Now that the weather has gotten a bit more civilized in my area of the
U.S., I went on the roof to do a few seasonal fixes, among which was
tightening the pins/spikes that hold the gutter in place.
I noticed that the gutter on the front of the house (about 50'/15m
long) has standing water in the center 20'/5m or so (about 3/4"/1cm at
deepest point). Anyone have any reasonable solutions as to how to
raise the center so that water drains and doesn't lay there?
I've seen in old discussions here advice about pulling the gutter and
remounting it, but I don't see how that's feasible. We're talking
about moving a gutter less than the diameter of the nail/pin that
holds it in place, and it's not like one can just move the nail/pin to
the left or right, yes?
Putting the downspout at the low point is right out, as the low spot
is right over the front door.
I haven't seen anyone post results of filling the low space with some
sort of lightweight solid that would raise the "floor" of the gutter
to make it drain.
Fine tune reality. Add another spike one rafter tail to the left and
right after pulling lowest one, or shim the existing spike with metal
tubing or pipe to get the height you need. It doesn't even have to be
real pretty or artistic, since it is well above eye level. Just dab some
matching paint over any scars you make, and nobody will ever know. Old
spike holes can be covered with aluminum tape.
Forget about using floor leveling compound or anything in a gutter. They
need to be slick and shiny. Use a garden hose or a large marble to test
fall and for humps.
I can hear a loud drip in my gutters when it rains. I was reading
ways to soften the sound. One suggestion is to put a rope in the
drain to give the water a path to drop. It might work as a wick for
replying to Metspitzer, JerseyBoy wrote:
Hmmmm. I've got water collecting on the high end of a gutter, even though that
end is about 1 1/2 " above the low end 17' away (that assumes the house is
level, and it may have settled with a shift towards that high end of the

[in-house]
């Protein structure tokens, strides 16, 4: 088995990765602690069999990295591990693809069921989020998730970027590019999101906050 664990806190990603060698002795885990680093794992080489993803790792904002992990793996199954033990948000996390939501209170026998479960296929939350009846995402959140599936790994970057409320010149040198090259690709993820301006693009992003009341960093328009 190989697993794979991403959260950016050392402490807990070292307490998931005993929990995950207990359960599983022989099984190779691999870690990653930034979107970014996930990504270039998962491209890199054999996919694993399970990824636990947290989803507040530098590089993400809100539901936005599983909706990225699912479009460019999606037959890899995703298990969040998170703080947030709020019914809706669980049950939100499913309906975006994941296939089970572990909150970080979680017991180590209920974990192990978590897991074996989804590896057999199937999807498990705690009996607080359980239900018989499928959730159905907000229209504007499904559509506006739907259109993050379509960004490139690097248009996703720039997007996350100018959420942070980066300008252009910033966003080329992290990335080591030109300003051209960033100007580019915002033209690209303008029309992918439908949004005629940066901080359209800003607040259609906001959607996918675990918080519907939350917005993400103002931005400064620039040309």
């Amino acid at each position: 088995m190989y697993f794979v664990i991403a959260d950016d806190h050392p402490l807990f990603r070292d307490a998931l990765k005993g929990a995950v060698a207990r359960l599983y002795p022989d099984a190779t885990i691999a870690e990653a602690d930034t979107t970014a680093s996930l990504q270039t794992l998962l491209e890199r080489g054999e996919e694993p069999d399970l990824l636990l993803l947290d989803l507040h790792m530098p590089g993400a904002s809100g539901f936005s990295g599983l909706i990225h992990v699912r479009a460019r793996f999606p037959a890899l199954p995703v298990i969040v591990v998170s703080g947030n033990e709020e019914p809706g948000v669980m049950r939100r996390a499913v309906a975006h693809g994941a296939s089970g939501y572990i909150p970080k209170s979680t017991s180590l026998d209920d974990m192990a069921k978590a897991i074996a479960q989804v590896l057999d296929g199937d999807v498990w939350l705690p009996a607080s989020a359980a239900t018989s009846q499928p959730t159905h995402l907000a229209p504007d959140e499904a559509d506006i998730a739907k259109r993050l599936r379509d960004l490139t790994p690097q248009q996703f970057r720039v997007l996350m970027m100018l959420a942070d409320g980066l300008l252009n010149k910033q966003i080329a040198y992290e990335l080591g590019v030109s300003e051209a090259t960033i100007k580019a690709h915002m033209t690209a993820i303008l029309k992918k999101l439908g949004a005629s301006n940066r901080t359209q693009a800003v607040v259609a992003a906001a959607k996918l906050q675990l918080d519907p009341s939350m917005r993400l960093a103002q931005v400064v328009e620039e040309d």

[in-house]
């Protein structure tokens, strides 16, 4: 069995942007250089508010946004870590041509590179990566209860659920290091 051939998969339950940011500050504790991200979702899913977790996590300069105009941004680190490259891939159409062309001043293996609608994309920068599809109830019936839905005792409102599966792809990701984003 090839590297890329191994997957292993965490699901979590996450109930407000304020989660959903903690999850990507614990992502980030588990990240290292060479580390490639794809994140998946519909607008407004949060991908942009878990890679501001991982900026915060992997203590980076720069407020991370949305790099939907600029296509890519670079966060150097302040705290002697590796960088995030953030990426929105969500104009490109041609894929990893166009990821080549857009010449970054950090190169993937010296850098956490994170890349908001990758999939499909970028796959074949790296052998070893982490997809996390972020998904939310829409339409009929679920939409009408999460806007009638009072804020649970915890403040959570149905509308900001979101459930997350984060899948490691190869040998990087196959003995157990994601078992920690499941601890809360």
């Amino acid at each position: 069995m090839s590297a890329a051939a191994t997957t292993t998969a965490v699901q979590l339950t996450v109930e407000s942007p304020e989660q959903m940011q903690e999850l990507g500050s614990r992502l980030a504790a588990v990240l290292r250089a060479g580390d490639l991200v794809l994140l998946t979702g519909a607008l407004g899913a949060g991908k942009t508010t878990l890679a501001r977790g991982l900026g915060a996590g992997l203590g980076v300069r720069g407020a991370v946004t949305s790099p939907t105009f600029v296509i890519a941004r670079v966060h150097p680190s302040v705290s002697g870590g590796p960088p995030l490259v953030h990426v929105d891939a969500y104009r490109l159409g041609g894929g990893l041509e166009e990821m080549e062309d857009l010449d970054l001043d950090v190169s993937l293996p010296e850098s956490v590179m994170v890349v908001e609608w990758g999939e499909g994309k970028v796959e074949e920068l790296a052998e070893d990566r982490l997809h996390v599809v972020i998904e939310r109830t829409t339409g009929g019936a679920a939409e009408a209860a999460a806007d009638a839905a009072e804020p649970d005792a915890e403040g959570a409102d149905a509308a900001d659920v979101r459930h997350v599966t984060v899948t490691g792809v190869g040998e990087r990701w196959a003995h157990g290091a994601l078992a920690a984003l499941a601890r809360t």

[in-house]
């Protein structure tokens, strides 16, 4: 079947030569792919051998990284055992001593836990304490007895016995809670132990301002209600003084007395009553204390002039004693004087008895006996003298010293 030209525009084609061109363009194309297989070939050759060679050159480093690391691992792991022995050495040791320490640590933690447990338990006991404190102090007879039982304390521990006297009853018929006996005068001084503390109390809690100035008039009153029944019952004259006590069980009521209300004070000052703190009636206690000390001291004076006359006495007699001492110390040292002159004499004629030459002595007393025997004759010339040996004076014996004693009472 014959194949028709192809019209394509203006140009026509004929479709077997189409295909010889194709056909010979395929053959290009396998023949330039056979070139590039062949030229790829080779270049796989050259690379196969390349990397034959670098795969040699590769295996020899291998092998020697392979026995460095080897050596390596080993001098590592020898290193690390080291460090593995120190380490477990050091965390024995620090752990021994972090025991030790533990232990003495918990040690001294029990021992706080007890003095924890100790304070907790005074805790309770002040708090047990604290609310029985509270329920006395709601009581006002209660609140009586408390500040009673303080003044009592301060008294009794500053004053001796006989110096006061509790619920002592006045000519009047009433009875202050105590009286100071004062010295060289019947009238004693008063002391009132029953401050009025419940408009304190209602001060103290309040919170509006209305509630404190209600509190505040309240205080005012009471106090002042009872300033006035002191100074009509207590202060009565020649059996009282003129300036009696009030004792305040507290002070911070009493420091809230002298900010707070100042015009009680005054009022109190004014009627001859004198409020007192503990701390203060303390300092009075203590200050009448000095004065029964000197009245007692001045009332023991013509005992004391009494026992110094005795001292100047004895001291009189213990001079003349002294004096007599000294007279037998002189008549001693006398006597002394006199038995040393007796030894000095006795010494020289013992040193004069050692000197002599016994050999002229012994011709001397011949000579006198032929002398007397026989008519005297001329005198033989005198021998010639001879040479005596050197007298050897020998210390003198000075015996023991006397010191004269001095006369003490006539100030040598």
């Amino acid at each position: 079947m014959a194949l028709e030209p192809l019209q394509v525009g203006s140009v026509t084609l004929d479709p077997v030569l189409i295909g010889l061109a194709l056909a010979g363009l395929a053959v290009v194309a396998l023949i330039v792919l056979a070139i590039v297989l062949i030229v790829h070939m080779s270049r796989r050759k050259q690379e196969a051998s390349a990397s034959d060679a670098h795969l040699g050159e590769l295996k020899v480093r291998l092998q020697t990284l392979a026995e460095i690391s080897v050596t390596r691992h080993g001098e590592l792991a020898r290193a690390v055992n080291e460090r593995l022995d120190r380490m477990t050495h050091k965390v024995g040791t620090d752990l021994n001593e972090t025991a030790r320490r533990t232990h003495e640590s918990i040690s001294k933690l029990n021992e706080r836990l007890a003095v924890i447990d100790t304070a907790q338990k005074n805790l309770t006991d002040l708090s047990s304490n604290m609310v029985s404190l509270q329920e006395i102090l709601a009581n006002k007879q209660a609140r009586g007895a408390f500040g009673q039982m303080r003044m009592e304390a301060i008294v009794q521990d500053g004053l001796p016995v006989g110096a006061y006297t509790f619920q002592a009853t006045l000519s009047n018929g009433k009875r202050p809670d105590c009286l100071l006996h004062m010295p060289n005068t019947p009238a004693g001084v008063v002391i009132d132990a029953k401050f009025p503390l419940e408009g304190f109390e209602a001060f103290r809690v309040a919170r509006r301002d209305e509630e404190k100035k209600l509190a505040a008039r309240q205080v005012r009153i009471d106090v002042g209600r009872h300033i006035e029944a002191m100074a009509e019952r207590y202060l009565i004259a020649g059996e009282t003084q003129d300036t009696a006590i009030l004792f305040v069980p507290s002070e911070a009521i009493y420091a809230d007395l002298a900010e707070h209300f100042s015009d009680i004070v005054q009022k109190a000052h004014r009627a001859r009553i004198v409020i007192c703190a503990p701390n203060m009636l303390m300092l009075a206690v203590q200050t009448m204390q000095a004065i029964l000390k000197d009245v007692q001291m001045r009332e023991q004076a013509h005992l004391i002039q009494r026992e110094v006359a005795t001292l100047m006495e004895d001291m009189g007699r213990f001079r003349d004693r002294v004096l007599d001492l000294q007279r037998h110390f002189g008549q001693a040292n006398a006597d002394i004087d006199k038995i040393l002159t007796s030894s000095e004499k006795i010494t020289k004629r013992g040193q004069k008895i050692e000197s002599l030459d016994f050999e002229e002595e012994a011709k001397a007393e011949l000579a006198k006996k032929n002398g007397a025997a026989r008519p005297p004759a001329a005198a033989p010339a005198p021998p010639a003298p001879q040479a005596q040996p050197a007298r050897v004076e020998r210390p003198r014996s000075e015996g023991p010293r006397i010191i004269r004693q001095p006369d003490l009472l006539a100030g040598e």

gutter). The problem it causes is to leak dirty water onto a white railing for
the porch below, staining the white vinyl railing.
Instead of trying to re-align the gutter, which would be a lot of trouble (deck
and gardens have been added, complicating ladder access) I thought putting some
sort of wick in that low spot might keep that water from collecting and seeping
through the end of the gutter. Sealing that gutter end might solve the problem
also, but getting to it would not be easy.
Your suggestion about a rope in the drain re-enforces my idea. It's certainly
worth a try. All I've got to lose is a section of railing that has to be
cleaned. Right now, I've got it covered with a tarp.
Others may disagree with what I say.
Gutters are a finely balanced act between function and appearance. Sometimes
they do not have the perfect slope to the drop. Creating the perfect slope
may cause appearance problems.
A little standing water will hurt nothing.
My advice: Find something more serious to worry about.
Please come visit http://www.househomerepair.com
Agreed. Gutters make wonderful roof edge planters. ;)
Stuff will grow in the gutter, the standing water doesn't stay just
water. Leaves, roof shingle granules and such get stuck in there,
too. Over time the load increases, the sag increases, which hold more
water, and the cycle repeats.
Your point about a gutter not needing a 'perfect' slope is true, but
that is not the same thing as having a gutter that traps water. There